Thursday, 19 July 2007

A nation with no history

Pupils are leaving school with a poor understanding of history, Ofsted inspectors warn today.

The watchdog said the crucial subject was seen as irrelevant and marginal in too many schools.

Instead of giving youngsters a chronological overview of history, lessons had been reduced to a random collection of topics.

This meant that pupils' knowledge of key events and historical figures was patchy or non-existent.

Most primary children were taught history by staff who had barely studied the subject themselves since the age of 14, meaning lessons "lacked rigour".

Secondary pupils are so bored by the subject more than two thirds opt out at the earliest opportunity and never study history when they are mature enough to understand it.

Seventy per cent of pupils drop history before GCSE, according to the report, titled 'History in the Balance'. Ofsted's indictment is embarrassing for ministers. They are already trying to play down the decision to remove Winston Churchill from the recommended secondary school curriculum.

Ofsted said the curriculum from infants onwards needs revamping to ensure pupils leave school with a proper sense of "Britain's story".

But inspectors said many teachers were resistant to the idea of teaching Britishness, even though it could help pupils grasp the country's common values as well as appreciate its diverse cultures.

Indeed. Those who have been reading this blog since its early days may recall that in early April I wrote about Baljeet Ghale, the head of the National Union of Teachers, who, for highly spurious reasons, considers teaching "Britishness" to be racist.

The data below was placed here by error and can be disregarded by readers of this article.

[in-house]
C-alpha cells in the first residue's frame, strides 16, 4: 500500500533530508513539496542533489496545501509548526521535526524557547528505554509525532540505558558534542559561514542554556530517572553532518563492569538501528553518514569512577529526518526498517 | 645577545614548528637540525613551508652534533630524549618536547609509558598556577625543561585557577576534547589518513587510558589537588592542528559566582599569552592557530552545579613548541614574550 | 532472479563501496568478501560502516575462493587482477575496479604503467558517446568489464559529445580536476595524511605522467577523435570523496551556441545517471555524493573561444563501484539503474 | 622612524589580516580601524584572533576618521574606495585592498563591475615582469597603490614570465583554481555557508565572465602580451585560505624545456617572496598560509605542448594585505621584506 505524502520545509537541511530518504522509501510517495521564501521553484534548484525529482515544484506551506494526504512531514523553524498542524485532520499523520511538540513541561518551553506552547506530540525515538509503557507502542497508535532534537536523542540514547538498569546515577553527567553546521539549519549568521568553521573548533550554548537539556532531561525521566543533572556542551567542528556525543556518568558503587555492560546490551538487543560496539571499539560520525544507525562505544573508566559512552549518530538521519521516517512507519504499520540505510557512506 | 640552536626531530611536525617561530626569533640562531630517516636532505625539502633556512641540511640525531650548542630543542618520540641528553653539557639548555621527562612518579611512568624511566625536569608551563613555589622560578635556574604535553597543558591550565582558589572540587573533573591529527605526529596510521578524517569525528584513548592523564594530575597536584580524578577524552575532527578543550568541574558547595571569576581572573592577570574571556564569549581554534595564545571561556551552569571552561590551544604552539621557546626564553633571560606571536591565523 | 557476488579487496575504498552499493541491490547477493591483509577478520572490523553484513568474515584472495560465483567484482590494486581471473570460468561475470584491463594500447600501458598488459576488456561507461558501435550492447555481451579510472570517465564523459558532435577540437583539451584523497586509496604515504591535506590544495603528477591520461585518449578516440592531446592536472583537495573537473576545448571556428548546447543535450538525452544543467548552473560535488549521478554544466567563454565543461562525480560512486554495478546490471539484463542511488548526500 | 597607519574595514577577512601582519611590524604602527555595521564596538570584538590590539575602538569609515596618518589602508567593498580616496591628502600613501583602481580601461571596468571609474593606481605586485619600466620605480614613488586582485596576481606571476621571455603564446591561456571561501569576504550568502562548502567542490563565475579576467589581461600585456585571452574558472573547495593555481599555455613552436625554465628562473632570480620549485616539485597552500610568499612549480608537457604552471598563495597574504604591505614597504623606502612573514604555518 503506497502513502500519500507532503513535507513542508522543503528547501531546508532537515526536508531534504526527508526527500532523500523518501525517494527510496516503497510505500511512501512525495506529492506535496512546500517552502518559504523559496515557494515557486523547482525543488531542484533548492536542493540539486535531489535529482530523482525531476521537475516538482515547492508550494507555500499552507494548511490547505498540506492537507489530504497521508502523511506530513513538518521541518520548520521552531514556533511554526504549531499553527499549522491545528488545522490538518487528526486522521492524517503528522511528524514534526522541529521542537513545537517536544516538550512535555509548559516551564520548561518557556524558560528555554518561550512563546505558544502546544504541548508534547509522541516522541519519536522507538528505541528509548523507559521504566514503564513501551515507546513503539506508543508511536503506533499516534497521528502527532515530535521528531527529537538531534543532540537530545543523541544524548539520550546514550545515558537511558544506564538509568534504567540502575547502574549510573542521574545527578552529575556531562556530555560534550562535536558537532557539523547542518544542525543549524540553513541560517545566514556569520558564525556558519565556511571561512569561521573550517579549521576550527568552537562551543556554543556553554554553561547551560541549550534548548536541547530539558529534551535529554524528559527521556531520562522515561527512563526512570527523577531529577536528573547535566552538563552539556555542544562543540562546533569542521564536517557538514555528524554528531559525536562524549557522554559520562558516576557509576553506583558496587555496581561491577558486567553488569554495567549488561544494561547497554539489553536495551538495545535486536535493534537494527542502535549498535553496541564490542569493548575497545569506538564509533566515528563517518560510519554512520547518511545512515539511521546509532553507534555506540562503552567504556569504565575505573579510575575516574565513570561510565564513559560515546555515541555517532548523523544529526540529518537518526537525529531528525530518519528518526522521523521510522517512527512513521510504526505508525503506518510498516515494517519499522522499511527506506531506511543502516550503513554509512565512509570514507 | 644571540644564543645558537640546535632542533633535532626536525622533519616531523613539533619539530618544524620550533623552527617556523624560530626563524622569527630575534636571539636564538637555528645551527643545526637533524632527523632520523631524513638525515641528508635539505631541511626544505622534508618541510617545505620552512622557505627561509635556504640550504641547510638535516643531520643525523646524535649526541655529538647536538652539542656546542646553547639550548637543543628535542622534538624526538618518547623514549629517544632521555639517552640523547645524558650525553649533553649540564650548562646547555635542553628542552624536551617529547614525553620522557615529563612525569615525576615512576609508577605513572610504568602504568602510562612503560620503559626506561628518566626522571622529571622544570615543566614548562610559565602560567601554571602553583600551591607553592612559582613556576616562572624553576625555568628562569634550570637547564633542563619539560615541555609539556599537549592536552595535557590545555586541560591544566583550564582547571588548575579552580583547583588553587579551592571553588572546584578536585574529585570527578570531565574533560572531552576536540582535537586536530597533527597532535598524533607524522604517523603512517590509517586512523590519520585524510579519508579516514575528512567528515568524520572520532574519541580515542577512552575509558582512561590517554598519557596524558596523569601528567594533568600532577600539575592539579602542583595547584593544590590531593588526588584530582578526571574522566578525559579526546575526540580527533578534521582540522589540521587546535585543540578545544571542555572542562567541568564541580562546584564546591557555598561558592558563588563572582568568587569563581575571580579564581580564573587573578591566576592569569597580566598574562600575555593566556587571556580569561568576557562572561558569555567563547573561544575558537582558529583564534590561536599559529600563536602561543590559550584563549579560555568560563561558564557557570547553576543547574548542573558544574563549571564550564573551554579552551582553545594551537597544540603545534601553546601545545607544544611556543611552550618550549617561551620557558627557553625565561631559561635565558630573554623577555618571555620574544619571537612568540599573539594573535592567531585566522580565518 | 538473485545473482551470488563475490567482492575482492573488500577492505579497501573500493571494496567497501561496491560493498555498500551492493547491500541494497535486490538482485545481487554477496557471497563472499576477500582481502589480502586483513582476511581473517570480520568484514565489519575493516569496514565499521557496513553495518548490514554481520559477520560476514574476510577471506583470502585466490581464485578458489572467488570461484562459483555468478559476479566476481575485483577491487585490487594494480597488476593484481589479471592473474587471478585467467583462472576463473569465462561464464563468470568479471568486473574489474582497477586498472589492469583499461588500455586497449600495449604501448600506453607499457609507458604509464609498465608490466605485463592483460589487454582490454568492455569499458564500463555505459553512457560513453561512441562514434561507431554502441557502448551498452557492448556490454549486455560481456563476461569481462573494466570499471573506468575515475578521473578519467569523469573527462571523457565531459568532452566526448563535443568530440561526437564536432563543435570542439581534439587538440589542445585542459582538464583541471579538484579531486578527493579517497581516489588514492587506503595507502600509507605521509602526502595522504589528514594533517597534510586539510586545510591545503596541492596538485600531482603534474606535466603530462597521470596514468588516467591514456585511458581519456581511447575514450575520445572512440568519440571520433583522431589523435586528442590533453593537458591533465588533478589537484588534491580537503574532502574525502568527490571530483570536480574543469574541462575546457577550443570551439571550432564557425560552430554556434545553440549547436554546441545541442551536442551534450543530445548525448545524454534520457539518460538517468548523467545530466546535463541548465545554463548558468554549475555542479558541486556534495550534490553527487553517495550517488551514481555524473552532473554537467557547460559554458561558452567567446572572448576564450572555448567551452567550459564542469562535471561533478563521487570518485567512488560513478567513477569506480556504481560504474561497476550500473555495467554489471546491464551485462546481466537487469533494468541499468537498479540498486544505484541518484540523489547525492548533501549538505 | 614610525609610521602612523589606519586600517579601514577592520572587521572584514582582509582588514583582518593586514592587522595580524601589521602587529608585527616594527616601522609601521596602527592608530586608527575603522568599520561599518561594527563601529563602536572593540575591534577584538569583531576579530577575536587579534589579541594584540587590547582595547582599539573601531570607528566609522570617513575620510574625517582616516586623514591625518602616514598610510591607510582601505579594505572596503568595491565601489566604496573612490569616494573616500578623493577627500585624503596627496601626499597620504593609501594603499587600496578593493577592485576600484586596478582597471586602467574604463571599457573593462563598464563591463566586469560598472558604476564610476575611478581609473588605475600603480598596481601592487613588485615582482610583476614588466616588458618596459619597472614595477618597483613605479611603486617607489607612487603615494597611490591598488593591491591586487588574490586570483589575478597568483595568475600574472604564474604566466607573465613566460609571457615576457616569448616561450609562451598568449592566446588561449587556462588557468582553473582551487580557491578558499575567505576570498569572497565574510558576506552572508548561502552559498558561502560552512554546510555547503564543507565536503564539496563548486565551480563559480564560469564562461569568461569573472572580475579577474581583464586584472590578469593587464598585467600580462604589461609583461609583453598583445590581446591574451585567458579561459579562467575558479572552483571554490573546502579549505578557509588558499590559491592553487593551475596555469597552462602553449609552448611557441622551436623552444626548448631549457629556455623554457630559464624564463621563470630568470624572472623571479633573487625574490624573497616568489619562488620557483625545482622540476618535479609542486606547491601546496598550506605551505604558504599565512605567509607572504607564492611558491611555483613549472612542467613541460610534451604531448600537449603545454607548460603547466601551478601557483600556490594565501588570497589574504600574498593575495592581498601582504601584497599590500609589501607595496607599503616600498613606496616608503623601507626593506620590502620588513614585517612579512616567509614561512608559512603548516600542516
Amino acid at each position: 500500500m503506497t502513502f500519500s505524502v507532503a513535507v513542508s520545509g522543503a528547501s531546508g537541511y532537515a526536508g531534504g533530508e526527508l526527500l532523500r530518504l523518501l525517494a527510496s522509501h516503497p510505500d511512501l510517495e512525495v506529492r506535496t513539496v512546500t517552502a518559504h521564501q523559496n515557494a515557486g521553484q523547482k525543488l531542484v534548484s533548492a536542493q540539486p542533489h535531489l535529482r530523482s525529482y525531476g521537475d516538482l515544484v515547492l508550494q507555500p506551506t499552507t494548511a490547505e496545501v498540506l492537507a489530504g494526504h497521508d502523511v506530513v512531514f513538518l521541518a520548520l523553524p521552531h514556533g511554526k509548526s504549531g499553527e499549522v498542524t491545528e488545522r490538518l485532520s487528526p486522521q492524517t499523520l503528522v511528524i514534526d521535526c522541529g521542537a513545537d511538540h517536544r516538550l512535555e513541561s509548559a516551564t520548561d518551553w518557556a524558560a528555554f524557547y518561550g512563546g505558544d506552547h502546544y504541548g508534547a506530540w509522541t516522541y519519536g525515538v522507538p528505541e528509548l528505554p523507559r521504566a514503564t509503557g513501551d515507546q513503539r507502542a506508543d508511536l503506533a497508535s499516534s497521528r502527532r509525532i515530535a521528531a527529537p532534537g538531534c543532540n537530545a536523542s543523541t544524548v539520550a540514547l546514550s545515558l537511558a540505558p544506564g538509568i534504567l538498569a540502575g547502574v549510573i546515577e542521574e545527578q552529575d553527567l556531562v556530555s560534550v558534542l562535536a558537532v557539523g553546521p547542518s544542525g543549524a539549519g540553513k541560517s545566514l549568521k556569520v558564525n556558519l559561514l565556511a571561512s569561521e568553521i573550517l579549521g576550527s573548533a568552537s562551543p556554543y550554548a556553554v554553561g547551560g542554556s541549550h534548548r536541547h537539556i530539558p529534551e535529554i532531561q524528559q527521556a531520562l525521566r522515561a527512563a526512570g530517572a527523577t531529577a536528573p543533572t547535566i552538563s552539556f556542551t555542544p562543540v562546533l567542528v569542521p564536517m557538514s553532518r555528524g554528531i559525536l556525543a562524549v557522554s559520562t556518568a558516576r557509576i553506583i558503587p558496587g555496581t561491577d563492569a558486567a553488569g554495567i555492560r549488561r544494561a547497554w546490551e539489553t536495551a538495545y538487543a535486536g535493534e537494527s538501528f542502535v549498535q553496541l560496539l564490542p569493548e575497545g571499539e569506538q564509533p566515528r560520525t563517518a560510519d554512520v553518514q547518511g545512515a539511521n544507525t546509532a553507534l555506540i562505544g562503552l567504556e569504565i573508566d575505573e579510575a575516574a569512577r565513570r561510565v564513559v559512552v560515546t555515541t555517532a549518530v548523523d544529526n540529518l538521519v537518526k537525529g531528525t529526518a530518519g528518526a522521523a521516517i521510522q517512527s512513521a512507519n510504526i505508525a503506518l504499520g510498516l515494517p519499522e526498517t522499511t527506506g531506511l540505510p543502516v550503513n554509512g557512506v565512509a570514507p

Personally, I consider teaching "Britishness", at least as it is perceived by the government, to be a ridiculous idea. Because the government wishes to boil down "Britishness" into a series of broadbrush "values", such as, according to the former education secretary Alan Johnson, "free speech, tolerance, respect for the rule of law". While these are all valuable, they do not come close to encapsulating what it is, particularly, that makes Britain British.

However, I do consider the teaching of history to be highly important, and believe that history - and by this I mean British history - would ideally be a compulsory subject to the age of 16 - like English and Maths - and that at the very least a majority of children should study history to that age. Because one of the key aspects of inculcating a sense of nationhood in our children, is to teach them where they come from. This is teaching Britishness in a true sense, rather than in the anodyne, multicultural, and ultimately meaningless manner envisaged by the pathetic buffoons of the government. Only when the nation's children have a sense that, not only do they happen to be living on a piece of land that has somehow acquired the name of Britain, but that the people of this land have for centuries past been among the leaders of the world in technology, productivity, morality, and cultural achievement, and that they are heir to a great legacy, only then will they begin to develop a sense of truly 'being British'. Until we are able to do that, we will continue to raise generation after generation of children who believe that, as one schoolgirl put it, they "come from nowhere", and who consequently grow up with no awareness of their heritage, no sense of identity, and no national pride.

1 comment:

AgainsTTheWall said...

British history has no interest to the 20% of schoolchildren who are from ethnic minorities and for good reason - blood is thicker than water and their past lies elsewhere. Teaching them what other people's ancestors were up to is only going to exacerbate their sense of difference (I say hooray to that).

History now has to be tailored to make it relevant to the dog's tail and thats why it will become more international in scope and dwell on the wonderful achievements made by Africnas and Asians.